Glee is a television show about the intertwining stories of various students and teachers around a glee club in high school. It’s a show that explores and examines the underdog story and what it really means in our lives. A show with a heart, with an affection for entertainment, with a personality. A show that really cares for you.
This is not the show Glee wants to be. This is not the show Glee should be.
Creator Ryan Murphy is a gold mine of an artist. He testifies the stereotype and makes a new one out of the opposite end of the spectrum.
Let’s make some of the most trusted doctors, plastic surgeons, and see what they’d be like corrupt.
Let’s stick it to this “High School Musical” depiction of teenagers nowadays and make it heartless.
Glee was thought up as a dark comedy that built a new formula for young adult media; filled with subject matter of quirkiness overlapping with controversy. The scripting was scathingly clever, unlawfully sadistic and terrifically edgy. The performances were brand new and charmingly smart, especially the concept of using song; a true homage that did the postmodern Moulin Rouge trend a serious justice. All of this proved itself in spades as refreshing and inventive for the show.
That was the first twelve episodes of season one.
There on out, Glee evolved into something it was supposed to be: a high school show. The reason dark comedy can’t succeed constantly in a young adult environment is because it’s not entertainment anymore. It’s difficult to produce rough material for such a fragile demographic and scenario. It can’t keep doing this to you, it must entertain. It needs balance. It needs a heart.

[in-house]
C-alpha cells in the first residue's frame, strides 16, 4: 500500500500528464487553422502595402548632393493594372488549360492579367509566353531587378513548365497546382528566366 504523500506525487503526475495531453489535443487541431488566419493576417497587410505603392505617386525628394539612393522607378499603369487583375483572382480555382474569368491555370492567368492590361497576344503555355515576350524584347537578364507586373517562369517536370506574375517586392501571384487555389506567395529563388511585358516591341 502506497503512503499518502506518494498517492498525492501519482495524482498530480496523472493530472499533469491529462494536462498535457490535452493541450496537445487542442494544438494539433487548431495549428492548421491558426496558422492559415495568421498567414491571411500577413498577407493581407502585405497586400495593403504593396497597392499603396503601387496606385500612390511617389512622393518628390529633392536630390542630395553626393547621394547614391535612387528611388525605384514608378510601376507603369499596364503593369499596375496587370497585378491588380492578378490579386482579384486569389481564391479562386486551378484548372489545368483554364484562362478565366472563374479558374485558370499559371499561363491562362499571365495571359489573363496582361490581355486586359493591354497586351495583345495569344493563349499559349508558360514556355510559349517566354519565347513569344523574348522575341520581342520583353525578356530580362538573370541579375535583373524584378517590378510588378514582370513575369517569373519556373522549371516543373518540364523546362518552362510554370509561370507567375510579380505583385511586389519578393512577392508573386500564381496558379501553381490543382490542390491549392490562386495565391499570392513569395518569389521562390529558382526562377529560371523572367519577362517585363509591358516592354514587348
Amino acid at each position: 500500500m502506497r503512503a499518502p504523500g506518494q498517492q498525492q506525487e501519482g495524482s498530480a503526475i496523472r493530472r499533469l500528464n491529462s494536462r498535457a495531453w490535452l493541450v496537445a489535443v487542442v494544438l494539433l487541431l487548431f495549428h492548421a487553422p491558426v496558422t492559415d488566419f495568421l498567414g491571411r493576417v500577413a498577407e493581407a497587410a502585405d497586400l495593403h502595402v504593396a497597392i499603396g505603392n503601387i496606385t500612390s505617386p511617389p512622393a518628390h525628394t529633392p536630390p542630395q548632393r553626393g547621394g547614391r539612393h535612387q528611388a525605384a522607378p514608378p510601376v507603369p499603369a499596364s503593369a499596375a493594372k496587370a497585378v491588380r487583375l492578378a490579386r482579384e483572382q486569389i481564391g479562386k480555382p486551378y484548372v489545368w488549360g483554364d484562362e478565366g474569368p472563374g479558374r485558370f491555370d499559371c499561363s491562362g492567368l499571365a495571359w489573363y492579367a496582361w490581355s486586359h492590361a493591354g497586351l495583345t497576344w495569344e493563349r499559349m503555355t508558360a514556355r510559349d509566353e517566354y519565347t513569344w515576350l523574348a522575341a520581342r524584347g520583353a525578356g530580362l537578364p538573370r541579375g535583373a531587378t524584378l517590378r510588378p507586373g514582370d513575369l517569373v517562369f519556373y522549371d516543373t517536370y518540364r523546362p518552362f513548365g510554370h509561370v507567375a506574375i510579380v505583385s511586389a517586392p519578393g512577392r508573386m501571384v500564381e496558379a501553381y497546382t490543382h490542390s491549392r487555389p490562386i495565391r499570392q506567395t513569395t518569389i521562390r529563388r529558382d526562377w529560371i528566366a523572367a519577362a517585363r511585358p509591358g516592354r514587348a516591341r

This is what Glee’s purpose became. To use the foundation Glee has created and the ripples its produced through the media for a better purpose. They had their fun and games, but they can teach you something with this now. Glee evolved to something with more of a purpose and devolved as a show. It traded in talent for a soul.
Throughout the entire second season, we are greeted with a string of episodes. Not a continuous show, just a string of individual episodes. Each episode seemed to approach a certain shade of adolescent conflict; characters deal with issues aggressively targeted to the viewer. It knocks on the fourth wall, but is too polite to break it. Before we know it, Glee turned into a multi-faceted public service announcement.
Glee made it a high priority for the characters story-lines to apply to its demographic; relentlessly tugging on your heart strings for a certain emotion. Half of the main cast fall under a certain common minority and that gets used as a vehicle of empowerment, respectively. Glee initially used this concept for elements to play around with raunchy storytelling. Previously, the delivery on the show created plots that never phased anyone; it didn’t matter if teen pregnancy, inter-racial relationships or homosexuality were conflicts of interest. From the second season, any issue out of the norm was approached with a highly sensitive, “touchy-feely” manner that inadvertently brings more attention to it and gives room for more conflict in modern society. Glee failed to realize the best thing they had going for them: their lack of sensitivity towards minorities made them feel more normal; if Glee’s demographic fell under the effects of the show, there would be less prejudice in our world. It’d be keeping the show’s integrity and maintaining itself as a positive influence.
Glee became over-confident. It let its good nature shine and chose to neglect the show majorly; nit-picking is unnecessary. The popularity overpowered the wits of the show and now, we’re back to square one. The stereotype of the young adult is back. The youth of the nation’s centerfold has had its sophomore slump.
What are going to see next? A show with brains or smiles?
Which is more of value? Which can be executed better?
This season was not my dad at all.